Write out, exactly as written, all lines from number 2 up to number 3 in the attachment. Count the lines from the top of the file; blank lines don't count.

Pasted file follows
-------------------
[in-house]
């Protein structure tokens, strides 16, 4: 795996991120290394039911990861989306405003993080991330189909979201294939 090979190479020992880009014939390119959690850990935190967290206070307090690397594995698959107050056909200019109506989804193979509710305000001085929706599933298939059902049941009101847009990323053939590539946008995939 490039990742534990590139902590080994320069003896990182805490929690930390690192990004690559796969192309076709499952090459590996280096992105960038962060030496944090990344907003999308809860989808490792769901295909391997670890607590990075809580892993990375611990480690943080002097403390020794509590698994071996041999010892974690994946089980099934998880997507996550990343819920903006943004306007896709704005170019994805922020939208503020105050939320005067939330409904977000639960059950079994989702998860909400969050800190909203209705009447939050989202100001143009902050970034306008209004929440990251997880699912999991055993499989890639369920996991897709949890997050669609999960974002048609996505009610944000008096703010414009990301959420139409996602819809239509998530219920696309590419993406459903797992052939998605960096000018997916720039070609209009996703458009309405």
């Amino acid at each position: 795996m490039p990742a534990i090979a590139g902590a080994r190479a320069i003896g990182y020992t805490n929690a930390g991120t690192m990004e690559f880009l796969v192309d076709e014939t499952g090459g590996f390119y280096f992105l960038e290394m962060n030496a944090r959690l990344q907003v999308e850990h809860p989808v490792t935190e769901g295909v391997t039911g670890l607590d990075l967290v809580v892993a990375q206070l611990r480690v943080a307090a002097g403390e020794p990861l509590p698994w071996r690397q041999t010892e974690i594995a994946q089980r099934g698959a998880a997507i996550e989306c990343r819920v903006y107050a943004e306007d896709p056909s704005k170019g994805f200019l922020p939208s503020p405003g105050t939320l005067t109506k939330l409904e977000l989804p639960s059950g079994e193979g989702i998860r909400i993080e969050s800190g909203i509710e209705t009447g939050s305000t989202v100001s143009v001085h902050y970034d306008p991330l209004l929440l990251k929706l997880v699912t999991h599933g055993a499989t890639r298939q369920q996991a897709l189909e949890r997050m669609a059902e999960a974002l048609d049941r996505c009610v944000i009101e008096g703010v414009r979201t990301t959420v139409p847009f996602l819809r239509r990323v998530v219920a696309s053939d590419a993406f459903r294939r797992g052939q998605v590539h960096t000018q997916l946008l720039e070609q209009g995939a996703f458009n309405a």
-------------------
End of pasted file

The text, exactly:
């Protein structure tokens, strides 16, 4: 795996991120290394039911990861989306405003993080991330189909979201294939 090979190479020992880009014939390119959690850990935190967290206070307090690397594995698959107050056909200019109506989804193979509710305000001085929706599933298939059902049941009101847009990323053939590539946008995939 490039990742534990590139902590080994320069003896990182805490929690930390690192990004690559796969192309076709499952090459590996280096992105960038962060030496944090990344907003999308809860989808490792769901295909391997670890607590990075809580892993990375611990480690943080002097403390020794509590698994071996041999010892974690994946089980099934998880997507996550990343819920903006943004306007896709704005170019994805922020939208503020105050939320005067939330409904977000639960059950079994989702998860909400969050800190909203209705009447939050989202100001143009902050970034306008209004929440990251997880699912999991055993499989890639369920996991897709949890997050669609999960974002048609996505009610944000008096703010414009990301959420139409996602819809239509998530219920696309590419993406459903797992052939998605960096000018997916720039070609209009996703458009309405």
């Amino acid at each position: 795996m490039p990742a534990i090979a590139g902590a080994r190479a320069i003896g990182y020992t805490n929690a930390g991120t690192m990004e690559f880009l796969v192309d076709e014939t499952g090459g590996f390119y280096f992105l960038e290394m962060n030496a944090r959690l990344q907003v999308e850990h809860p989808v490792t935190e769901g295909v391997t039911g670890l607590d990075l967290v809580v892993a990375q206070l611990r480690v943080a307090a002097g403390e020794p990861l509590p698994w071996r690397q041999t010892e974690i594995a994946q089980r099934g698959a998880a997507i996550e989306c990343r819920v903006y107050a943004e306007d896709p056909s704005k170019g994805f200019l922020p939208s503020p405003g105050t939320l005067t109506k939330l409904e977000l989804p639960s059950g079994e193979g989702i998860r909400i993080e969050s800190g909203i509710e209705t009447g939050s305000t989202v100001s143009v001085h902050y970034d306008p991330l209004l929440l990251k929706l997880v699912t999991h599933g055993a499989t890639r298939q369920q996991a897709l189909e949890r997050m669609a059902e999960a974002l048609d049941r996505c009610v944000i009101e008096g703010v414009r979201t990301t959420v139409p847009f996602l819809r239509r990323v998530v219920a696309s053939d590419a993406f459903r294939r797992g052939q998605v590539h960096t000018q997916l946008l720039e070609q209009g995939a996703f458009n309405a």